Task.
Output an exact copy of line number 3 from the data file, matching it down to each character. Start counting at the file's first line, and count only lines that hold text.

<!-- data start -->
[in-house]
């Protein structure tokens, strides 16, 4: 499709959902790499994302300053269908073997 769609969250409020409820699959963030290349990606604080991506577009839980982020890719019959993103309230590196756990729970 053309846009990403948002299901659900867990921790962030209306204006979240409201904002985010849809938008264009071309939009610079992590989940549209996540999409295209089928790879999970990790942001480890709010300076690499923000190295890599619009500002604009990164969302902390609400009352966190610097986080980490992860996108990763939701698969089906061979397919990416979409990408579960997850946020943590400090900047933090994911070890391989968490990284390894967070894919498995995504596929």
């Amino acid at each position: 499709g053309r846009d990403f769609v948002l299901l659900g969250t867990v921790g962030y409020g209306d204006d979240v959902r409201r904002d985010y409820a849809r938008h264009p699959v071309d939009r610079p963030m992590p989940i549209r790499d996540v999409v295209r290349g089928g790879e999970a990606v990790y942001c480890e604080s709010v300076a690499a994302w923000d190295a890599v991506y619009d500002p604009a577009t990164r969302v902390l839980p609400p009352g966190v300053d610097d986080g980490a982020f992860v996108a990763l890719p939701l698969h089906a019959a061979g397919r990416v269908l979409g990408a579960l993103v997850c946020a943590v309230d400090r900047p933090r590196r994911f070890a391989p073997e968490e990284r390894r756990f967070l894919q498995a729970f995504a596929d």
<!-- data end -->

């Amino acid at each position: 499709g053309r846009d990403f769609v948002l299901l659900g969250t867990v921790g962030y409020g209306d204006d979240v959902r409201r904002d985010y409820a849809r938008h264009p699959v071309d939009r610079p963030m992590p989940i549209r790499d996540v999409v295209r290349g089928g790879e999970a990606v990790y942001c480890e604080s709010v300076a690499a994302w923000d190295a890599v991506y619009d500002p604009a577009t990164r969302v902390l839980p609400p009352g966190v300053d610097d986080g980490a982020f992860v996108a990763l890719p939701l698969h089906a019959a061979g397919r990416v269908l979409g990408a579960l993103v997850c946020a943590v309230d400090r900047p933090r590196r994911f070890a391989p073997e968490e990284r390894r756990f967070l894919q498995a729970f995504a596929d």